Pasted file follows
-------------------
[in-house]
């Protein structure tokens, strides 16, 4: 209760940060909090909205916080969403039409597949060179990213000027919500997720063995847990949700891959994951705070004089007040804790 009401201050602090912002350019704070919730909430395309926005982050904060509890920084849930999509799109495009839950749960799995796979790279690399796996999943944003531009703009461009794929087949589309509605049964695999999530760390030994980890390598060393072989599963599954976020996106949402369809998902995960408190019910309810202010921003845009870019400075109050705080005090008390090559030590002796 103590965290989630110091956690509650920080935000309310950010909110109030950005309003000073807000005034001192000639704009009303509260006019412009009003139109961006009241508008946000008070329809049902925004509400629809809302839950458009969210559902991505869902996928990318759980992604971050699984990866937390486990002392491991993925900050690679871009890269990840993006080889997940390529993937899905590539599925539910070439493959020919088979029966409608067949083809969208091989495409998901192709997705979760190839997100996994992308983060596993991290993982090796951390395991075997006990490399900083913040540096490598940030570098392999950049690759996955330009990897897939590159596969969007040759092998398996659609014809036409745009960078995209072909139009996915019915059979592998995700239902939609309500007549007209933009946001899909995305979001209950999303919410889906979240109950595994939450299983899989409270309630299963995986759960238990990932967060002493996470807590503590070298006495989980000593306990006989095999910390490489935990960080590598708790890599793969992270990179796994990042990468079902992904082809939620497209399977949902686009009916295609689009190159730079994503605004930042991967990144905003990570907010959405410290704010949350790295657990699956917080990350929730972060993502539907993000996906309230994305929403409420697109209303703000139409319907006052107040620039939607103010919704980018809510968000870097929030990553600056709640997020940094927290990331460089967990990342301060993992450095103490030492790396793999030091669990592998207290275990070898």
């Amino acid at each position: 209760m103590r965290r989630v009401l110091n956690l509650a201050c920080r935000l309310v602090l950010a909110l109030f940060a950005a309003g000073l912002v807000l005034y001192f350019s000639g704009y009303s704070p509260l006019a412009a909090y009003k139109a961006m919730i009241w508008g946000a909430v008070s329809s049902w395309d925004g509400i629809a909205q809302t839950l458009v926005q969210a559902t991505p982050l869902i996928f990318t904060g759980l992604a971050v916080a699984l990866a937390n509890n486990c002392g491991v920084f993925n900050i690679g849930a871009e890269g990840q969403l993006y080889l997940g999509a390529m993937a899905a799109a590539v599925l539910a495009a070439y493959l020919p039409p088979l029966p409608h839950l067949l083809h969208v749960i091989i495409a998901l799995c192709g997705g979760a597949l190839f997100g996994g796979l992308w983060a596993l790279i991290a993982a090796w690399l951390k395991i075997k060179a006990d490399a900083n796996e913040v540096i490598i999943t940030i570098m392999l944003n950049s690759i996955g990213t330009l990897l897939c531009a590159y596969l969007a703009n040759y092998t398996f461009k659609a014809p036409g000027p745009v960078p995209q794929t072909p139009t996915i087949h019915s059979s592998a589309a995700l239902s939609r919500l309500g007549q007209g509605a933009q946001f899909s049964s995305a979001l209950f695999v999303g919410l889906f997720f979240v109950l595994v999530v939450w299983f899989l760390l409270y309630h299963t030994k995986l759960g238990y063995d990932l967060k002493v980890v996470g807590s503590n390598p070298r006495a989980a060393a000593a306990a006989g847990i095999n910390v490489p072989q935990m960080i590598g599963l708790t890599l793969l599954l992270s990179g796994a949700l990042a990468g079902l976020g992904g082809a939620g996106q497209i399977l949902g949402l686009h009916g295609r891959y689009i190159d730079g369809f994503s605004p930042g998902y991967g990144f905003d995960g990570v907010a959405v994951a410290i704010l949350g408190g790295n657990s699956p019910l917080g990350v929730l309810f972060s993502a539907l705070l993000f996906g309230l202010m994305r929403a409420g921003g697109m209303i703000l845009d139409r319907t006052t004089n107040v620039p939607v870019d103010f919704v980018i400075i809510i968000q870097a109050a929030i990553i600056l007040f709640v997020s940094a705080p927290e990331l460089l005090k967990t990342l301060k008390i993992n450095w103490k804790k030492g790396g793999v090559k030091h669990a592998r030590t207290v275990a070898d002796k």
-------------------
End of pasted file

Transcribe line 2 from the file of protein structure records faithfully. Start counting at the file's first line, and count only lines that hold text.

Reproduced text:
């Protein structure tokens, strides 16, 4: 209760940060909090909205916080969403039409597949060179990213000027919500997720063995847990949700891959994951705070004089007040804790 009401201050602090912002350019704070919730909430395309926005982050904060509890920084849930999509799109495009839950749960799995796979790279690399796996999943944003531009703009461009794929087949589309509605049964695999999530760390030994980890390598060393072989599963599954976020996106949402369809998902995960408190019910309810202010921003845009870019400075109050705080005090008390090559030590002796 103590965290989630110091956690509650920080935000309310950010909110109030950005309003000073807000005034001192000639704009009303509260006019412009009003139109961006009241508008946000008070329809049902925004509400629809809302839950458009969210559902991505869902996928990318759980992604971050699984990866937390486990002392491991993925900050690679871009890269990840993006080889997940390529993937899905590539599925539910070439493959020919088979029966409608067949083809969208091989495409998901192709997705979760190839997100996994992308983060596993991290993982090796951390395991075997006990490399900083913040540096490598940030570098392999950049690759996955330009990897897939590159596969969007040759092998398996659609014809036409745009960078995209072909139009996915019915059979592998995700239902939609309500007549007209933009946001899909995305979001209950999303919410889906979240109950595994939450299983899989409270309630299963995986759960238990990932967060002493996470807590503590070298006495989980000593306990006989095999910390490489935990960080590598708790890599793969992270990179796994990042990468079902992904082809939620497209399977949902686009009916295609689009190159730079994503605004930042991967990144905003990570907010959405410290704010949350790295657990699956917080990350929730972060993502539907993000996906309230994305929403409420697109209303703000139409319907006052107040620039939607103010919704980018809510968000870097929030990553600056709640997020940094927290990331460089967990990342301060993992450095103490030492790396793999030091669990592998207290275990070898």